“This clinic is pretty much student-run so there’s supervisors and mentors but this is where every student will have their first placement and see their first client and many more after that! We, Speech Path students, are really lucky to have this clinic with fully resourced therapy rooms and a study space.”
Jess was very happy that the university was very accommodating of Speech Pathology student needs with their high quality facilities including the CDCRT at the new Susan Wakil Building. “I’m the type of person who gets motivated and likes to work in a really nice building so that’s a big plus for me… It’s just a great environment to learn in.”
The new Susan Wakil Building also places the Speech Pathology cohort in close proximity to the other allied health disciplines like nursing, medicine, physiotherapy, occupational therapy and more. “It creates this great place where you can sus out what they are doing and have an insight into how multidisciplinary work happens in the real workforce,” Jess adds.
Check out the CDCRT clinic that’s just for Speech Pathology students here!
#3: Many learning opportunities
Jess says that the learning opportunities as a Speech Pathology student at USYD are endless as they extend beyond the curriculum. As Jess explains, “Speech Pathology students get many opportunities to volunteer such as volunteering for a student representative role at Speech Pathology Australia.”
“Once I got to volunteer to work at an important event with Speech Pathology Australia where they were releasing guidelines to improve the quality of life for children with cancer,” Jess shares. “I was actually there to hand out cupcakes as a student volunteer but we actually got to attend the event and listen to the speakers and it’s a really amazing opportunity to see how a group of professionals can work together behind the scenes.”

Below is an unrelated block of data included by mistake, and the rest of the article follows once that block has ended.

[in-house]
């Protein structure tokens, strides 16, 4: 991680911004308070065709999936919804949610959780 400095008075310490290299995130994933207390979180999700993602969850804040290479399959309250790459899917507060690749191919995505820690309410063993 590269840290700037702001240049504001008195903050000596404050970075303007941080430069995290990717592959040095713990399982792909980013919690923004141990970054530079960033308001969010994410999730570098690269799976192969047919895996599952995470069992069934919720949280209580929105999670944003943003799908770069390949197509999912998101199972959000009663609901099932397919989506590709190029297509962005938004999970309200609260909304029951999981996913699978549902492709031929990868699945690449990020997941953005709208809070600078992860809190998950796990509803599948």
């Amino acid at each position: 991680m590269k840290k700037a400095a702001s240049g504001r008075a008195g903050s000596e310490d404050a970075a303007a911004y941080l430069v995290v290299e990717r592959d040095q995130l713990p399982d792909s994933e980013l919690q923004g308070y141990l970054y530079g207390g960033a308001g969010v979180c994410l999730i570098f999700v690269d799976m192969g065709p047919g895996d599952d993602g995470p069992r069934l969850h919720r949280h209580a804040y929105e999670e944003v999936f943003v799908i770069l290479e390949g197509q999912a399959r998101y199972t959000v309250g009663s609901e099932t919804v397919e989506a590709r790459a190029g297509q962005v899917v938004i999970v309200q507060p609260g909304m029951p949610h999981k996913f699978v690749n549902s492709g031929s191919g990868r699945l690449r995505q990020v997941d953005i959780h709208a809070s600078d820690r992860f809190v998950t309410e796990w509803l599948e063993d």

Jess explains that this was a really valuable experience that helped her gain a new understanding and appreciation for what Speech Pathologists and other allied health members do. “This is important to keep you motivated and appreciative of the profession that you’re studying to be in and of course, all these experiences can be added to your portfolio so that’s great!” Jess says.
Another way you can gain more relevant experience and skills is by becoming part of the executive team at USYD’s very own Speech Pathology society called Sydney Association of Speech and Hearing (SASH).
“I’m on the executive team and I’m able to organise educational events, social events and resources which is a great opportunity for students.
“You get to build your collaborative team working skills and acquire random skills such as contacting venues to organise events or collaborate with other organisations or build websites. So these kinds of experiences can really inspire students to keep going with this degree and advocate for their profession,” shares Jess.
Top 3 Cons of a Speech Pathology degree
#1: Unpredictable placements
To complete your Speech Path degree, you will need to complete a certain amount of hours in each placement and this can be very tricky when your clients come in or out inconsistently.